An Illustrated Guide to ARIZONA WEEDS

The University of Arizona Press

COULTER SPIDERLING, coulter boerhaavia



COULTER SPIDERLING-Boerhaavia coulteri (Hook. f.) Wats.

DESCRIPTION-An annual reproducing by seeds. The stems are erect or ascending, 1 to 2 1/2 feet high, or prostrate, radiating outward from the roots and ascending at the ends, 1 to 5 feet long. In rich soil, this plant may cover an area of 10 feet. The lower part of the stems may be very hairy, rarely glandular hairy, or covered by minute hairs. Sticky yellow bands on the upper stems are common particularly at maturity, but often none are present. The opposite leaves are unequal in size, eggshaped, usually hairless except along the stalks and sometimes the edges, and 1 to 4 inches long.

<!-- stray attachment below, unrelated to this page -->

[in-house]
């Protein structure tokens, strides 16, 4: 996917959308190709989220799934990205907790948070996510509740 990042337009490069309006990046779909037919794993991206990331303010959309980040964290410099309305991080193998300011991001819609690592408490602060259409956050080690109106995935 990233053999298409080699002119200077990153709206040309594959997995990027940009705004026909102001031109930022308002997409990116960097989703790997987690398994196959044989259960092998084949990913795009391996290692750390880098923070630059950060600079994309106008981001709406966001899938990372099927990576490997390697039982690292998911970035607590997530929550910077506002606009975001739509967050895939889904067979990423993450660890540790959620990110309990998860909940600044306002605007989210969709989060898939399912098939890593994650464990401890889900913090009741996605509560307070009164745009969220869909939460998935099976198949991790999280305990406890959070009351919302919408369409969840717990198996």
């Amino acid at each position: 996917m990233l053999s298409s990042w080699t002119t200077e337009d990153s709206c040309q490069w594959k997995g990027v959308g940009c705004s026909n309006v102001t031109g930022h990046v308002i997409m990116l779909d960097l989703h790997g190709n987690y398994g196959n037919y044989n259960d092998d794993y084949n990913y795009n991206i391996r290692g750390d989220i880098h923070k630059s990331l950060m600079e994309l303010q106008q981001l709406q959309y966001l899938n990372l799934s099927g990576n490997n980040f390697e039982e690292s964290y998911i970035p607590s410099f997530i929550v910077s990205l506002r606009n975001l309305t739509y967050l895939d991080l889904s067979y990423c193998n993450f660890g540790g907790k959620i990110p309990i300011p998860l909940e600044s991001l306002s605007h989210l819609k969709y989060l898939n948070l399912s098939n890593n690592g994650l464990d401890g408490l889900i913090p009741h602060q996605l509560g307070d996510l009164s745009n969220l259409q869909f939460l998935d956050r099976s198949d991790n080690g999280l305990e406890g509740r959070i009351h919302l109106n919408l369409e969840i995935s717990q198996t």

The flowers are pale pink, about 1/12 inch long, in clusters of 1 to 3, and scattered along the upper stem branches for 1 to 2 inches. The wedgeshaped fruits are hairless, with 5 broad ridges, and about l/8 inch long.

DISTRIBUTION-Found throughout most of the state except in the northeastern part. Especially common and annoying in late summer in southern Arizona in cultivated crops, gardens, roadsides, vacant lots, and overgrazed eroded ranges. Growing also in sandy washes, desert plains, and mountain foothills and slopes; 100 to 5,000 feet elevation; flowering June to October or November.

Copyright (c) 1972 The Arizona Board of Regents

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